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Wearing gloves, trim stems from the dried chiles and chop coarsely: just enough so they fit more easily in the food processor.

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Place the red chiles — and the seeds — in the food processor.

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Don’t pack them in: when nearly full, process on high until the chiles are well chopped and uniform in size (they will resemble commercially packaged crushed red pepper flakes).

Keep adding chiles until they have all been processed; there should now be just over 1 C of crushed red pepper.

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Smash and peel the garlic cloves, and peel and coarsely chop the shallots: just so that they are about the same size as the garlic cloves.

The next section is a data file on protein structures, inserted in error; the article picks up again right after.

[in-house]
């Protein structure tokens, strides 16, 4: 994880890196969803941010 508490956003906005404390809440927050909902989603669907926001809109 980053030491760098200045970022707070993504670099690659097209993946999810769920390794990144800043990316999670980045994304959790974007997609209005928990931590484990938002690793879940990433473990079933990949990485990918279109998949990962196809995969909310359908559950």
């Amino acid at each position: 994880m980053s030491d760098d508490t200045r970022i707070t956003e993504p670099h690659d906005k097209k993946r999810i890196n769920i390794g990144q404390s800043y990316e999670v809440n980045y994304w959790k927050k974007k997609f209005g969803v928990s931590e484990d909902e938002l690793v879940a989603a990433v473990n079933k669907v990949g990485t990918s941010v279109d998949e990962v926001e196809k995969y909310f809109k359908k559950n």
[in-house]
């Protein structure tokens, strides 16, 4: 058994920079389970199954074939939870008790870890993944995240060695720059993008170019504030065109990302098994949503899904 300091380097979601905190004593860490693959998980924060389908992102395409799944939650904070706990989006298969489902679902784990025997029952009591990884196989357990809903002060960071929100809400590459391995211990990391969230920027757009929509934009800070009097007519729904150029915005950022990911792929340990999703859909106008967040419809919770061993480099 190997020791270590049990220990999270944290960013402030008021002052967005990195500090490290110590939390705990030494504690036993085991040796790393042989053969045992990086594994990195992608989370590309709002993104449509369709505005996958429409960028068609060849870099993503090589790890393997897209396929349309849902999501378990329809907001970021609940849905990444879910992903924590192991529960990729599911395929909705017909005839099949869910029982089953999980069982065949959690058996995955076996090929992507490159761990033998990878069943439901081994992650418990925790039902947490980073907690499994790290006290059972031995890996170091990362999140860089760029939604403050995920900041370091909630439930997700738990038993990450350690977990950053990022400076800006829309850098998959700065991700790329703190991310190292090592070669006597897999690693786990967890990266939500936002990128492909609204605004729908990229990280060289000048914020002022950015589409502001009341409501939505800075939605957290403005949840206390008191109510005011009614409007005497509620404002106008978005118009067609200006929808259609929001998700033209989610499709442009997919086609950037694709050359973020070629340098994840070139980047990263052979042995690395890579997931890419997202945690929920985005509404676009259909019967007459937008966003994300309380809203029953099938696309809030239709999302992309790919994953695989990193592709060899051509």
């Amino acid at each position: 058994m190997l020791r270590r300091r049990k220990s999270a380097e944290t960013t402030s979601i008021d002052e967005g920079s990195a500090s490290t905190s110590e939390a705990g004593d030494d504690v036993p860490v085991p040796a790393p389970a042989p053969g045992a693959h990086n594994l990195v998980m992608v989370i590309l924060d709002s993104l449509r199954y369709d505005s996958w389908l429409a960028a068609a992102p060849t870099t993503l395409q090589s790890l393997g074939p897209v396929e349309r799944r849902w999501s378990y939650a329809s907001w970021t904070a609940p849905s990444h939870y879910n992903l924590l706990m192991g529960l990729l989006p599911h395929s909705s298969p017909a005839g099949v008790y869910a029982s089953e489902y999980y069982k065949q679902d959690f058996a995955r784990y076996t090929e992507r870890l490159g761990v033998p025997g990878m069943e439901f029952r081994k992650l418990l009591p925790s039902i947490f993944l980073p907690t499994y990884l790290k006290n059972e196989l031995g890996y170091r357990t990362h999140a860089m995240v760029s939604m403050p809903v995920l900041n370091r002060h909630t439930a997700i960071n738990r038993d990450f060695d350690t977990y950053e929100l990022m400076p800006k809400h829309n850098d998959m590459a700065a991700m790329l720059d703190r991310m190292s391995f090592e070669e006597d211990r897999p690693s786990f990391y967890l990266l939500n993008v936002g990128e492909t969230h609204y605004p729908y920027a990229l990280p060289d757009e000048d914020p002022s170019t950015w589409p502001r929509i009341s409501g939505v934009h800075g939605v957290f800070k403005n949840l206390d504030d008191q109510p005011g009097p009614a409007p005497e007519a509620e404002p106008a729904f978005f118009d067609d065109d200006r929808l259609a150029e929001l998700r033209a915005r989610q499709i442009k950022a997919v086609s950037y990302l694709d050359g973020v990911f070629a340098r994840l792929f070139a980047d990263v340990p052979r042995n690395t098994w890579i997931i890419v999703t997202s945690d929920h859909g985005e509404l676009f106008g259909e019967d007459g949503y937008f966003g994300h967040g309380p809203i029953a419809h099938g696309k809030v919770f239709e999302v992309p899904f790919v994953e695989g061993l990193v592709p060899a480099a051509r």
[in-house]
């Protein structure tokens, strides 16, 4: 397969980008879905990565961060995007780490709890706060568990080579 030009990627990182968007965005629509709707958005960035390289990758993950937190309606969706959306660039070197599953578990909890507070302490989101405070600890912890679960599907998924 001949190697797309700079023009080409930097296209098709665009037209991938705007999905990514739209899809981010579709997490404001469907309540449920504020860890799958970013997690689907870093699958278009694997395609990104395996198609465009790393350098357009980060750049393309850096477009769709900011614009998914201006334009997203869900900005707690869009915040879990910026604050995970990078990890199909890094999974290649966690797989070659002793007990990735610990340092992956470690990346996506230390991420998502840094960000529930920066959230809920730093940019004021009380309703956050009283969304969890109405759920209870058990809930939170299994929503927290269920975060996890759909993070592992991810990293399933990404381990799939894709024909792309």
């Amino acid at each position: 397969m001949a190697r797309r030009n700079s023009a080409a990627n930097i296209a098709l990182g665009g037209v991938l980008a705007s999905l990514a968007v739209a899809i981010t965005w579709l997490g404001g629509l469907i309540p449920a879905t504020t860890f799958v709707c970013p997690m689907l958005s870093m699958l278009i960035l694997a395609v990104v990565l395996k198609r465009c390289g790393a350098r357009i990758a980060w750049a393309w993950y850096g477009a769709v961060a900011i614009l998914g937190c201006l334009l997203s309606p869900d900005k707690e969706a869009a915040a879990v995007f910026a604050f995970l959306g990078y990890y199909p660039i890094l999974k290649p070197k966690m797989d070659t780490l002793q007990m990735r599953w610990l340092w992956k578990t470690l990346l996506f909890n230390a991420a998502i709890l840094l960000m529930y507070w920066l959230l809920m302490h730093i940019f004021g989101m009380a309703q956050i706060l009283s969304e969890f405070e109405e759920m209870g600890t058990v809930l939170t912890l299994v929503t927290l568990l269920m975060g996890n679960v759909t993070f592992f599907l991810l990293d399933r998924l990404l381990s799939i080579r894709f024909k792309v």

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Drain the water from the shrimp, and place the garlic, shallots and shrimp in the food processor along with the crushed red pepper. If you know you will use soy sauce and/or salt, go ahead and add some of that in now, too.

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Process the mixture until it has a coarse, even texture. It will be pretty dry and crumbly.

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In a large, deep pan over medium heat, add enough of the cooking oil to coat the bottom. All you need is enough to dissolve the sugar and chicken stock powder: add those to the oil and stir until dissolved.

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Add the red pepper mixture and then about 1 to 1½ C of the oil; stir well to combine.